Excellency Mr. Shingo Miyake, Vice-Minister for Foreign Affairs of Japan,
Distinguished panelists, speakers as well as distinguished participants, ladies and gentlemen,
It is indeed my pleasure to join this side event on High level dialogue on plastic pollution – next steps to end plastic pollution. The topic of which is very timely and very important. I appreciate very much, the Government of Japan for this initiative in close collaboration with UNEP as well as ESCAP for organizing this event.
Plastic pollution is indeed one of the most pressing, most urgent development challenges especially in our region.
It is permeating our urban and marine environments, adversely and negatively impacting the health of our populations, ecosystem and therefore also threatening lives and ivelihoods.
Fortunately, member States at the Fifth session of the United Nations Environment Assembly (UNEA-5) adopted a resolution to work towards an international, legally binding agreement on plastic pollution, demonstrating the political commitment to meet this global challenge.
Therefore, this side event aims to share ideas on what priorities the agreement could cover that are important from the Asian and Pacific perspectives.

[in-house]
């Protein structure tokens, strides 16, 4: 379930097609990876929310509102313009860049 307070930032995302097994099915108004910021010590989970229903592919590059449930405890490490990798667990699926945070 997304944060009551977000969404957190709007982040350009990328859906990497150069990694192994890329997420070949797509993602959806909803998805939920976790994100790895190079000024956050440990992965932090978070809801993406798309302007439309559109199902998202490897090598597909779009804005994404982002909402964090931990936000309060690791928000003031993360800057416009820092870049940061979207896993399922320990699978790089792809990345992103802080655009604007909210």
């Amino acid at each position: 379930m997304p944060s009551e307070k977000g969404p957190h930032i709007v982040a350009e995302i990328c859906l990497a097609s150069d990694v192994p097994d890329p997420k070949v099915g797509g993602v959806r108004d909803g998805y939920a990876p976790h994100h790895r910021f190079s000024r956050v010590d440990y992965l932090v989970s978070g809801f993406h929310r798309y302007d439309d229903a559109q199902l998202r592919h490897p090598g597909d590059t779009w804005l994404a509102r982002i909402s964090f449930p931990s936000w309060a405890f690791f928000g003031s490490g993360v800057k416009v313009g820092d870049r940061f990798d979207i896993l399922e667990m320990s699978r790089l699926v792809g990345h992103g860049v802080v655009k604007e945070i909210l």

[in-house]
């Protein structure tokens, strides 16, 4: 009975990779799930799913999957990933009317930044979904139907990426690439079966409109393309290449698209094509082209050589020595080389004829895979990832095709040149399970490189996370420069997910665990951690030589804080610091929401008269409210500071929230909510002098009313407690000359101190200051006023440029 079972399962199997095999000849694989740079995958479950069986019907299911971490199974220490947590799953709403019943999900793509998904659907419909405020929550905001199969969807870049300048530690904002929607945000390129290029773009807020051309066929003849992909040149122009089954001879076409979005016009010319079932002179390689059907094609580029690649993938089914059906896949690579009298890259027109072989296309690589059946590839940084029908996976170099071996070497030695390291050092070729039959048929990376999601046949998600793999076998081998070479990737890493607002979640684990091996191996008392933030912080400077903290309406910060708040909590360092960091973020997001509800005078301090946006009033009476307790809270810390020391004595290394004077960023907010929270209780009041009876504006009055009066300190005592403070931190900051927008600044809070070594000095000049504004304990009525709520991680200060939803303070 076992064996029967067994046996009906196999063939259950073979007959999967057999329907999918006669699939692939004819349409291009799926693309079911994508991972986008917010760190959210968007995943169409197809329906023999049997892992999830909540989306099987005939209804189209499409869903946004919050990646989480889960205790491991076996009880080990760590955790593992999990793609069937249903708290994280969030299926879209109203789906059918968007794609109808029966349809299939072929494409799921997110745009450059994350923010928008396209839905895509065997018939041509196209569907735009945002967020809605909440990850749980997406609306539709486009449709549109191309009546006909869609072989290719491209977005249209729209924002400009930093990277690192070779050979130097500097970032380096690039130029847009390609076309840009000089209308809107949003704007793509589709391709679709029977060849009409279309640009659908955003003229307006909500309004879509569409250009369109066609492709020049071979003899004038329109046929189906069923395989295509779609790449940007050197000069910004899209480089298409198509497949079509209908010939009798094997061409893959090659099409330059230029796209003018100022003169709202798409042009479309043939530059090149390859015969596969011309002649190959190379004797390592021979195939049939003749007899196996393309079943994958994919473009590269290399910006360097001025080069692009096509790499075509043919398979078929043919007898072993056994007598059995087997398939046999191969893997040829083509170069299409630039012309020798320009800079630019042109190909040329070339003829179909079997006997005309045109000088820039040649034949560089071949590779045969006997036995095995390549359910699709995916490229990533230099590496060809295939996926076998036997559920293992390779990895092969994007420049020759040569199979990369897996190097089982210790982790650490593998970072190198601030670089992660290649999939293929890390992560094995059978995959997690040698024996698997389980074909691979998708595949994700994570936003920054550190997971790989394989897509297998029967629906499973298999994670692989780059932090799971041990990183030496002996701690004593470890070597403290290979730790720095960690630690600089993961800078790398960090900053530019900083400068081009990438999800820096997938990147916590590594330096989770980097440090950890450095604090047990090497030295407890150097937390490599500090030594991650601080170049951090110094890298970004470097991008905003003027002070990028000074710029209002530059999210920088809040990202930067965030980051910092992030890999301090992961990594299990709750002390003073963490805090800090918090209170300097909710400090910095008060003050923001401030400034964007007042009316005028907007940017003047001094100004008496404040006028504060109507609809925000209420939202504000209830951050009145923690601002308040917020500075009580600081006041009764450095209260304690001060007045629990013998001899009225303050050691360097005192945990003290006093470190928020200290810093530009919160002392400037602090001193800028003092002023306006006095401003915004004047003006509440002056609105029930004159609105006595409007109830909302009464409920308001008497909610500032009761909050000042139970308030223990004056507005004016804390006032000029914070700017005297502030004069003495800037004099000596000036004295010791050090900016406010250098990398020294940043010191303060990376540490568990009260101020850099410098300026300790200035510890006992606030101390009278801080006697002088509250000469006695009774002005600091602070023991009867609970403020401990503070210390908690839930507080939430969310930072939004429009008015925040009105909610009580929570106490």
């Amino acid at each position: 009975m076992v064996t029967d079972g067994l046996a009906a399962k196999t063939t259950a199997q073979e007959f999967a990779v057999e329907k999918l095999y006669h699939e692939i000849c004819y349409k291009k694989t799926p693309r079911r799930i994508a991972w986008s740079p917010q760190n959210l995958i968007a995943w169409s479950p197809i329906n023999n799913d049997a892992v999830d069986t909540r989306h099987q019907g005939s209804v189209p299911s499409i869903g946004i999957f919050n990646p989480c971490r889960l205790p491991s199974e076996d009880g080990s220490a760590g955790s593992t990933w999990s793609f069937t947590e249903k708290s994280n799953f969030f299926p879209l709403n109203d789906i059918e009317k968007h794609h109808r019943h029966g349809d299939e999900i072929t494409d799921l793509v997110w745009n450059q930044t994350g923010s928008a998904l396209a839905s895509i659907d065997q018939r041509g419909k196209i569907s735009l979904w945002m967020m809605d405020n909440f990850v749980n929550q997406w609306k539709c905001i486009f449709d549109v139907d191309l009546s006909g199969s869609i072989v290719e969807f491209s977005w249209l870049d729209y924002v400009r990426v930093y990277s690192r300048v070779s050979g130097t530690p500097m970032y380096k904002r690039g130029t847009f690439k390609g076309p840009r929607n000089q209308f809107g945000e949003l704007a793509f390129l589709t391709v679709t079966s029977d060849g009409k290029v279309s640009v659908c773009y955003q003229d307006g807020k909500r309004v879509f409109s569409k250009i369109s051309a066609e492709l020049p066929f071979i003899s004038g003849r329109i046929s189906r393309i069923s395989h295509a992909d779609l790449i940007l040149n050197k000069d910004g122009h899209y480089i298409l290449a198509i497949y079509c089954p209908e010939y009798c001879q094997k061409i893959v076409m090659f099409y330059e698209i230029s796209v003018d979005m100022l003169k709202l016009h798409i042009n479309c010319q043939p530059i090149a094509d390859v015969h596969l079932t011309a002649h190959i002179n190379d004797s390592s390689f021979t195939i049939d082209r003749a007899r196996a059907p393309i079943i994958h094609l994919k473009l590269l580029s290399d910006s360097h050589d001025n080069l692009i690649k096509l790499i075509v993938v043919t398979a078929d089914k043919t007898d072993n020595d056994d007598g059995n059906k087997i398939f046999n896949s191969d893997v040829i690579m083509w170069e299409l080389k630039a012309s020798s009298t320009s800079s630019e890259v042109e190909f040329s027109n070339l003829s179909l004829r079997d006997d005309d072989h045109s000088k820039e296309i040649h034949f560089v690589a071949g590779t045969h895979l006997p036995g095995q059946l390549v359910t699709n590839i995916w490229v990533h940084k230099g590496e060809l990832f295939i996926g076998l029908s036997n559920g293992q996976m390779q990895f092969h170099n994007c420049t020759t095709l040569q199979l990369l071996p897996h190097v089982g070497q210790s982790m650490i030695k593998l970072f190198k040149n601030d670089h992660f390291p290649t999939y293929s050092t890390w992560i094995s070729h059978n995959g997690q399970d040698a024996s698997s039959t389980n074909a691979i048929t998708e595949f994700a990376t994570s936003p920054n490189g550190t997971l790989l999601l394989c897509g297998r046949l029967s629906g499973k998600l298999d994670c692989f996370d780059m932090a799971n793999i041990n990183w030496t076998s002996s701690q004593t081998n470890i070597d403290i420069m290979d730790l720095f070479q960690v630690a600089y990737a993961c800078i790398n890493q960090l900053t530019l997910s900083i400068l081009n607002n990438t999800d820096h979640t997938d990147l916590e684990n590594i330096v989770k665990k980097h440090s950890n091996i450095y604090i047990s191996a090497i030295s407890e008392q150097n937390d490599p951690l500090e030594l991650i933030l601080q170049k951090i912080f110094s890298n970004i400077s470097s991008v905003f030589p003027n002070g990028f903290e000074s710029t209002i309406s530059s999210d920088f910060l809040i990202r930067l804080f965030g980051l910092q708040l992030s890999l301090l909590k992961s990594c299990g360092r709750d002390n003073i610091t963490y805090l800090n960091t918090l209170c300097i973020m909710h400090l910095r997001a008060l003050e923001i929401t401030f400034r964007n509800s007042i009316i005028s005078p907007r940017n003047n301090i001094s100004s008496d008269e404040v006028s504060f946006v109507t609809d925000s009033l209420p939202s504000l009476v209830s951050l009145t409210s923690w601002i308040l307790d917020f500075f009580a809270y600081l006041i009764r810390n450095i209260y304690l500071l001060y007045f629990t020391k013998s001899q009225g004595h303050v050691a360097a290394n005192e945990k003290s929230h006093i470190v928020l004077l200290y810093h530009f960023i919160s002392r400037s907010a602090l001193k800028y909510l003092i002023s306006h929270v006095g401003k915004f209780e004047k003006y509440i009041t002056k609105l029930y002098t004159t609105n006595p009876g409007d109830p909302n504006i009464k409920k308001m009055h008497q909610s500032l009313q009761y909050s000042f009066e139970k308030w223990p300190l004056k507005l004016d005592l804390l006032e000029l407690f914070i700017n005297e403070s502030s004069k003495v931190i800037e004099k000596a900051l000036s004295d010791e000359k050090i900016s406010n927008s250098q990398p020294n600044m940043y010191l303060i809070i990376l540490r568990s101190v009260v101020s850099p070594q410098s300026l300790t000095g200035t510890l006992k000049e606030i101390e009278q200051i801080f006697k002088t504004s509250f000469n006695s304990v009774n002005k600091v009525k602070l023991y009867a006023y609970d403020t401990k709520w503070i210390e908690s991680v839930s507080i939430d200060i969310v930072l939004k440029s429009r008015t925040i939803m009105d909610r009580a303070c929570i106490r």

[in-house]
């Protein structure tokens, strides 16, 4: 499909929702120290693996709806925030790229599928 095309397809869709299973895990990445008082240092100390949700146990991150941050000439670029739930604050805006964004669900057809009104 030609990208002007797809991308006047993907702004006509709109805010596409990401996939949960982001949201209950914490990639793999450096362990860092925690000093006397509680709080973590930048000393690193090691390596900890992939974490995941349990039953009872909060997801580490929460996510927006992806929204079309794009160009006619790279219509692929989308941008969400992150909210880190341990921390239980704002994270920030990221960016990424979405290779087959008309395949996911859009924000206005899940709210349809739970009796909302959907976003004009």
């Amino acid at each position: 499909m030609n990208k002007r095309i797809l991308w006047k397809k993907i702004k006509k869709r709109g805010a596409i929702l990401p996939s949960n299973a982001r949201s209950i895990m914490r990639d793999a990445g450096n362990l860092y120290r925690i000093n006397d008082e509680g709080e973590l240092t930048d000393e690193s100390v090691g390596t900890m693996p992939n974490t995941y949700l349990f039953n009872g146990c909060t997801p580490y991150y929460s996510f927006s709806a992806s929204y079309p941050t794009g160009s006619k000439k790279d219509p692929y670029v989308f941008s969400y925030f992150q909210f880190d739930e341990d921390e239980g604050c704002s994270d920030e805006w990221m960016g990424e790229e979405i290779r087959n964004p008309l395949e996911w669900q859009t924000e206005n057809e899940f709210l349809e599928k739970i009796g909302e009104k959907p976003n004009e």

The contributions and solutions generated in our region are critical to the future success of any agreement. It will feed into the topic areas can be covered in that agreement.
Today’s event builds the momentum for the future negotiation on plastic pollution and will explore steps to reduce additional pollution by marine plastic litter to zero by 2050.
This is in line with the Osaka Blue Ocean vision developed under the leadership of the Government of Japan.
Reducing plastic pollution also contributes to the achievement of multiple Sustainable Development Goals.
The resolution adopted by UNEA puts in motion the process to develop the specific content of a new plastic pollution treaty with the aim of completing its work by the end of 2024. The resolution emphasizes that the problem should be solved through measures along the entire life cycle of plastics.
Therefore, efforts from this region are helping to develop such measures.
For example, ESCAP’s work on Closing the Loop project, financed by the Government of Japan, made substantial progress in providing target cities and key stakeholders in several cities, especially in Southeast Asia; Indonesia, Malaysia, Thailand and Viet Nam with data, knowledge and skills to monitor and manage plastic waste using innovative technologies and to better understand policy interventions that can reduce plastic waste.
Therefore, all these initiatives, best practice can feed into the suggestions to be accommodated in the upcoming treaty discussion.
I am very much looking forward to further deliberation in this very important event.
Thank you very much for your participation and contribution.